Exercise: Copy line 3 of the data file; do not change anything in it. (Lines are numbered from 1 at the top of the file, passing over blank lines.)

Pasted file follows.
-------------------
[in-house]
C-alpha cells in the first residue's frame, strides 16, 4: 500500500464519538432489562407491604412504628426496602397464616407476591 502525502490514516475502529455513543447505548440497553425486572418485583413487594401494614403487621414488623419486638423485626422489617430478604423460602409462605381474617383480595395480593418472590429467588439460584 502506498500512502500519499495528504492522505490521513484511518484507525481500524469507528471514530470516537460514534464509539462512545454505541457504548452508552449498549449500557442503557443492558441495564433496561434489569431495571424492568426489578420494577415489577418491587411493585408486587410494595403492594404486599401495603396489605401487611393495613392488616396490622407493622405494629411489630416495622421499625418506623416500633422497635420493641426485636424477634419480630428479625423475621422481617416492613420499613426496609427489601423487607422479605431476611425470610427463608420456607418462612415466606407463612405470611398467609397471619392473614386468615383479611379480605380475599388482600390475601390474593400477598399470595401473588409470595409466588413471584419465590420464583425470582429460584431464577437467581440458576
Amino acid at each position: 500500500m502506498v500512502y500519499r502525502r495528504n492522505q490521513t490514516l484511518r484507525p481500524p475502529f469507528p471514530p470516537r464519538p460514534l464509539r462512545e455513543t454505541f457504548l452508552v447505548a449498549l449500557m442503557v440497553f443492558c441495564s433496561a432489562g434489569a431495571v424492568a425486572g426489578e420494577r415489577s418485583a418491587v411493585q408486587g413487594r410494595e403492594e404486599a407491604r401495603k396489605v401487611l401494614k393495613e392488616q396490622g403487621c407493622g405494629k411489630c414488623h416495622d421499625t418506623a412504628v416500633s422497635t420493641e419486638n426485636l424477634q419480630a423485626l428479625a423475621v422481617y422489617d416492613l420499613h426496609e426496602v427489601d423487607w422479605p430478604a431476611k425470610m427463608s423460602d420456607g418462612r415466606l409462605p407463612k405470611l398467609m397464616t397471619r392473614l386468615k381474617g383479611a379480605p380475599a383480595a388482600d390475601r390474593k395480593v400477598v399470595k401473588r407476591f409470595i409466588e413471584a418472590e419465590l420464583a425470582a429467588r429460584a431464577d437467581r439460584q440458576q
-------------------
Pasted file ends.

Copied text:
Amino acid at each position: 500500500m502506498v500512502y500519499r502525502r495528504n492522505q490521513t490514516l484511518r484507525p481500524p475502529f469507528p471514530p470516537r464519538p460514534l464509539r462512545e455513543t454505541f457504548l452508552v447505548a449498549l449500557m442503557v440497553f443492558c441495564s433496561a432489562g434489569a431495571v424492568a425486572g426489578e420494577r415489577s418485583a418491587v411493585q408486587g413487594r410494595e403492594e404486599a407491604r401495603k396489605v401487611l401494614k393495613e392488616q396490622g403487621c407493622g405494629k411489630c414488623h416495622d421499625t418506623a412504628v416500633s422497635t420493641e419486638n426485636l424477634q419480630a423485626l428479625a423475621v422481617y422489617d416492613l420499613h426496609e426496602v427489601d423487607w422479605p430478604a431476611k425470610m427463608s423460602d420456607g418462612r415466606l409462605p407463612k405470611l398467609m397464616t397471619r392473614l386468615k381474617g383479611a379480605p380475599a383480595a388482600d390475601r390474593k395480593v400477598v399470595k401473588r407476591f409470595i409466588e413471584a418472590e419465590l420464583a425470582a429467588r429460584a431464577d437467581r439460584q440458576q